We talk about Singapore because that is what some (or most?) Malaysian Chinese want Malaysia to be. Practicing "meritocracy" but opening the possibility of everything being controlled by 1 race. As Tun mention, maybe meritocracy is being used as an excuse to control everything by 1 race, as happened in Singapore.

There are some successful Malays. Some of them has become successful lawyers, owning the big or large law firms, some of them has become successful bankers and corporate leaders. I am sad that some of these Malays support meritocracy without fully understanding the implications to the country. They only look at themselves, once successful, suddenly meritocracy is the name of the game. Ironically, these successful Malays only called for meritocracy when they are at the top of their game. When they first started out in the corporate world or when they first wanted to enter university, there was no mention of meritocracy. The government, in the quest to create a successful Malays to balance the economic inequity among the races, has helped them become what they are today. They are burning the bridge that they used to become successful so that future generation Malays may not use the same bridge. If this is not selfish (some would say treacherous), I do not know what is.

I am a Malay and had benefited from the NEP, being a Mara scholar. Therefore, I feel duty bound to help my fellow Malays who are still struggling to become successful in their own country. The makcik, pakcik from the kampung. They are proud I am one of the successful Malays as most malay youths in the kampungs are still drug addicts. The Malays has still a long way to go to become successful. I would have hoped the succesful lawyers, bankers and corporate leader to look at their fellow malays in the kampungs before talking about meritocracy. Remember your roots. How you become as you are now.

1Malaysia can still be a reality. The problem is the inequity among the races. Most houses, banglos, mansions in the city belong to the Chinese. Most businesses belong to the Chinese. Even the in the private sector, even though the chairman is Malay, the middle management and front liners are mostly Chinese. The Malays are at the exact opposite. So how do we balance this imbalance? Either make the Chinese poorer to match the Malays, or help the Malays increase their livelihood to match the Chinese. Tun Razak know about this and that was how the NEP was formed. Instead of taking what the Chinese own, he chose to increase the livelihood of the Malays so that hopefully, it will match the Chinese and balance the equation.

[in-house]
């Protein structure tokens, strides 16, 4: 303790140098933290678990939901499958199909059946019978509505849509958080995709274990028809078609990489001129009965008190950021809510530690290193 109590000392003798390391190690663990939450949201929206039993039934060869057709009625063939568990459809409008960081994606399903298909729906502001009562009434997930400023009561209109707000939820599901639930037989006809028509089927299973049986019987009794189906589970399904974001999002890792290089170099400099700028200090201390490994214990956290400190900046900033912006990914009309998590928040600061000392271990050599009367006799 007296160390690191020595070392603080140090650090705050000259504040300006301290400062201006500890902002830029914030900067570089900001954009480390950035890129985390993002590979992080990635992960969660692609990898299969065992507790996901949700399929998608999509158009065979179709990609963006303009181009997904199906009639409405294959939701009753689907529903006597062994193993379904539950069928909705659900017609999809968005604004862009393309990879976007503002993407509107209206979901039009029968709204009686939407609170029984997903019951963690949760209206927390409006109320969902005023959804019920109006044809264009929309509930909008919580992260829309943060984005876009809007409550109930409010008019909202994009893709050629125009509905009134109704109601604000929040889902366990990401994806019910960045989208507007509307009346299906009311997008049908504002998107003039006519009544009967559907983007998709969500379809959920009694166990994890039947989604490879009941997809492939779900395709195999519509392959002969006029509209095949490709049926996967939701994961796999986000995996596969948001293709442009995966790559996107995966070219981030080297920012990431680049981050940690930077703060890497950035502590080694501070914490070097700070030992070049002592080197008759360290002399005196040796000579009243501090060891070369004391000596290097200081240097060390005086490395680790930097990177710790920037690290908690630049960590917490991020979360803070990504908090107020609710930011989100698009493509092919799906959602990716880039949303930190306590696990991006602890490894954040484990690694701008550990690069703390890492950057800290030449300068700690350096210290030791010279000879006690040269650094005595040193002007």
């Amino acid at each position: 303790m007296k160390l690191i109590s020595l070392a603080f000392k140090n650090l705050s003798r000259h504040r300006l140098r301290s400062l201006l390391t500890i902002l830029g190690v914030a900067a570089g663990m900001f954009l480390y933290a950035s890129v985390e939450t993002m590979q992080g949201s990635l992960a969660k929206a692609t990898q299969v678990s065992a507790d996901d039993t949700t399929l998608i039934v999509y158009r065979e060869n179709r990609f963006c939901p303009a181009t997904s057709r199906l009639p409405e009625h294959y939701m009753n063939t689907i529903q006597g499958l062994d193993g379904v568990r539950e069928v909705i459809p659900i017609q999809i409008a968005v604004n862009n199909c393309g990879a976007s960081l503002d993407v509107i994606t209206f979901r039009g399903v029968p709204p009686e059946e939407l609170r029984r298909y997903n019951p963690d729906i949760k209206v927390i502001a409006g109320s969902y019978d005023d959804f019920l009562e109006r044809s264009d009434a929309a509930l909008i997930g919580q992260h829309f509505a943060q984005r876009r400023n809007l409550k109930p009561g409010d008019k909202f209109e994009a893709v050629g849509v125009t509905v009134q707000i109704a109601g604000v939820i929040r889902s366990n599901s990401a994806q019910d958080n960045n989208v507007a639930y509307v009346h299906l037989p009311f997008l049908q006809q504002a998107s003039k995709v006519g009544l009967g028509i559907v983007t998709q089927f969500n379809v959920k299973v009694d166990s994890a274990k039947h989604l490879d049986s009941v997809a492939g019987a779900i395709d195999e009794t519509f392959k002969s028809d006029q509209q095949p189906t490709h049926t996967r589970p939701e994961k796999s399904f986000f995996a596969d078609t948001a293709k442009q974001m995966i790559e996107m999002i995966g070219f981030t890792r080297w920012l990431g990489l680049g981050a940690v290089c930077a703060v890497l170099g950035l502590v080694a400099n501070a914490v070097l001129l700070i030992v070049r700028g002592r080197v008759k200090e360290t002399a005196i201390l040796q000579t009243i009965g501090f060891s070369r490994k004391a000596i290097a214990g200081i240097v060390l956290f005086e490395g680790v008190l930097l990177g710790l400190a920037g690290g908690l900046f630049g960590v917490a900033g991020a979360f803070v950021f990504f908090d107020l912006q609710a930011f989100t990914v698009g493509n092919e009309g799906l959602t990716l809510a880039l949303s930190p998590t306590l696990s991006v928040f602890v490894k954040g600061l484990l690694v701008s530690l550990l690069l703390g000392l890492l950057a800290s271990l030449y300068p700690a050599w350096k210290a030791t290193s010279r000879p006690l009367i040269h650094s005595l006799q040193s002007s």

Once that is done, once everyone is on equal footing, only then can 1Malaysia be a reality.

Monday, August 16, 2010

Two Disabled Singaporeans To Run In Beijing Marathon

Extracted from Channel News Asia report, I am deeply humbled by these two Singaporeans in their resolute to run a full marathon despite one without an arm and the other a leg. Please find their inspiring story below.

SINGAPORE : Running a marathon remains a dream for many, but two disabled Singaporeans will live their dreams in the Beijing marathon this October.

Even though MD Shariff Abdullah runs with a prosthetic limb, while Adam Khamis runs without his right arm, they are able to compete against their able—bodied counterparts.

This was the result of determination and training.

31—year—old Khamis lost his right arm in a traffic accident seven years ago.

"I used to be an outgoing person. I was into bodybuilding, train five to six times in a week, and I used to be into soccer, rock—climbing... So when your life turns 180 degrees, things started to slow down. To get back on my feet — to start running — it took me a few years," said Khamis.

Today, he runs because he wants to raise awareness for disability sports.

Khamis said: "After my accident, I was not introduced to all this. So I thought maybe I have to do my part, to tell people that there’s such a thing as disability sports, where disabled athletes try to achieve their dreams.

"We’re different physically, but we are still able to do something, to achieve something in life."

Sharing his passion for running is 44—year—old Shariff, who was born without a left foot.

Two years ago, his doctor advised him to amputate five inches of the stump when he felt pain in the area.

Shariff said: "After my leg was amputated in 2008, I decided to run marathons because this is one of my dreams. I was inspired by this guy — Oscar Pistorius — he’s a world double—amputee runner. And from there I saw him, if he can do it, why not me. As a Singaporean, I can do it.

Both Khamis and Shariff will be heading to Beijing this October.

Their trip will be funded by the North East Special Talent Fund, which is set up to encourage those with disabilities to pursue their dreams.